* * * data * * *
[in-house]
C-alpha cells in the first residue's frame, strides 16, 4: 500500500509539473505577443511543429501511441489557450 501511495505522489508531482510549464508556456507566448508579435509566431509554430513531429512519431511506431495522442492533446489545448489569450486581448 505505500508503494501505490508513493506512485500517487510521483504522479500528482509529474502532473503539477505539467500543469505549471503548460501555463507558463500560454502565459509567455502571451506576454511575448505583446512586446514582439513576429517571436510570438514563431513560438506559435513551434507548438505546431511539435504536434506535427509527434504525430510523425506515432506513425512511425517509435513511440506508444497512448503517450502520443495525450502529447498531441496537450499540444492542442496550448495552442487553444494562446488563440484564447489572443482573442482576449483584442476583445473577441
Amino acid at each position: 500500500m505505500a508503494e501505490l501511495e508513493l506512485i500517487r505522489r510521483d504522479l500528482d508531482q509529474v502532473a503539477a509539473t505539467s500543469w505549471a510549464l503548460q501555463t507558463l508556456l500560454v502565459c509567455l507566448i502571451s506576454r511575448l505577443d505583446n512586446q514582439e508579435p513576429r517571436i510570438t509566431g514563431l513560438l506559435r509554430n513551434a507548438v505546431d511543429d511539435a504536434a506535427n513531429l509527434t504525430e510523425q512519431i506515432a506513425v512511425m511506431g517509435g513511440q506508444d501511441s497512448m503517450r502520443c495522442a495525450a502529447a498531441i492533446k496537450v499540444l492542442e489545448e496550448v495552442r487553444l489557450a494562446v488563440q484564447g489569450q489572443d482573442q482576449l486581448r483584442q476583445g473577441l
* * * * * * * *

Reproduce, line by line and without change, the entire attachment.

[in-house]
C-alpha cells in the first residue's frame, strides 16, 4: 500500500509539473505577443511543429501511441489557450 501511495505522489508531482510549464508556456507566448508579435509566431509554430513531429512519431511506431495522442492533446489545448489569450486581448 505505500508503494501505490508513493506512485500517487510521483504522479500528482509529474502532473503539477505539467500543469505549471503548460501555463507558463500560454502565459509567455502571451506576454511575448505583446512586446514582439513576429517571436510570438514563431513560438506559435513551434507548438505546431511539435504536434506535427509527434504525430510523425506515432506513425512511425517509435513511440506508444497512448503517450502520443495525450502529447498531441496537450499540444492542442496550448495552442487553444494562446488563440484564447489572443482573442482576449483584442476583445473577441
Amino acid at each position: 500500500m505505500a508503494e501505490l501511495e508513493l506512485i500517487r505522489r510521483d504522479l500528482d508531482q509529474v502532473a503539477a509539473t505539467s500543469w505549471a510549464l503548460q501555463t507558463l508556456l500560454v502565459c509567455l507566448i502571451s506576454r511575448l505577443d505583446n512586446q514582439e508579435p513576429r517571436i510570438t509566431g514563431l513560438l506559435r509554430n513551434a507548438v505546431d511543429d511539435a504536434a506535427n513531429l509527434t504525430e510523425q512519431i506515432a506513425v512511425m511506431g517509435g513511440q506508444d501511441s497512448m503517450r502520443c495522442a495525450a502529447a498531441i492533446k496537450v499540444l492542442e489545448e496550448v495552442r487553444l489557450a494562446v488563440q484564447g489569450q489572443d482573442q482576449l486581448r483584442q476583445g473577441l